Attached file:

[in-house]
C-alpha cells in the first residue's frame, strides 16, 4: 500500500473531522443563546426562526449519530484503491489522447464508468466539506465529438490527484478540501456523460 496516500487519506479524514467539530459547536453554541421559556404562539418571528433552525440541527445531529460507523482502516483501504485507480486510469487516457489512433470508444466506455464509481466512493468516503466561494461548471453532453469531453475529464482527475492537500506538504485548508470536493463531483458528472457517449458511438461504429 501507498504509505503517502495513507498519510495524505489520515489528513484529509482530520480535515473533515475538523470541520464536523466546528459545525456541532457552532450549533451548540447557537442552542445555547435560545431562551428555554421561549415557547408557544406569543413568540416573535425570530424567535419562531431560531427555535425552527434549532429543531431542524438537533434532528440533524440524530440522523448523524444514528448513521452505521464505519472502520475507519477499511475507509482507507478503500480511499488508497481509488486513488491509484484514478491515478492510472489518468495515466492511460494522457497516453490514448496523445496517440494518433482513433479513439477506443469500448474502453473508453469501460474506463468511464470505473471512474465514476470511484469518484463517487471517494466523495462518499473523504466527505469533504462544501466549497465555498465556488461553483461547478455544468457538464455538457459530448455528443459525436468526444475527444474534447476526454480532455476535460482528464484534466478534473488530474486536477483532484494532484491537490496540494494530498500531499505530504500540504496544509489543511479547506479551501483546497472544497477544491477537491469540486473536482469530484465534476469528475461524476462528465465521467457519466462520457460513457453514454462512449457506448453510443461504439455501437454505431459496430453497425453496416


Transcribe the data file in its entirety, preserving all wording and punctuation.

[in-house]
C-alpha cells in the first residue's frame, strides 16, 4: 500500500473531522443563546426562526449519530484503491489522447464508468466539506465529438490527484478540501456523460 496516500487519506479524514467539530459547536453554541421559556404562539418571528433552525440541527445531529460507523482502516483501504485507480486510469487516457489512433470508444466506455464509481466512493468516503466561494461548471453532453469531453475529464482527475492537500506538504485548508470536493463531483458528472457517449458511438461504429 501507498504509505503517502495513507498519510495524505489520515489528513484529509482530520480535515473533515475538523470541520464536523466546528459545525456541532457552532450549533451548540447557537442552542445555547435560545431562551428555554421561549415557547408557544406569543413568540416573535425570530424567535419562531431560531427555535425552527434549532429543531431542524438537533434532528440533524440524530440522523448523524444514528448513521452505521464505519472502520475507519477499511475507509482507507478503500480511499488508497481509488486513488491509484484514478491515478492510472489518468495515466492511460494522457497516453490514448496523445496517440494518433482513433479513439477506443469500448474502453473508453469501460474506463468511464470505473471512474465514476470511484469518484463517487471517494466523495462518499473523504466527505469533504462544501466549497465555498465556488461553483461547478455544468457538464455538457459530448455528443459525436468526444475527444474534447476526454480532455476535460482528464484534466478534473488530474486536477483532484494532484491537490496540494494530498500531499505530504500540504496544509489543511479547506479551501483546497472544497477544491477537491469540486473536482469530484465534476469528475461524476462528465465521467457519466462520457460513457453514454462512449457506448453510443461504439455501437454505431459496430453497425453496416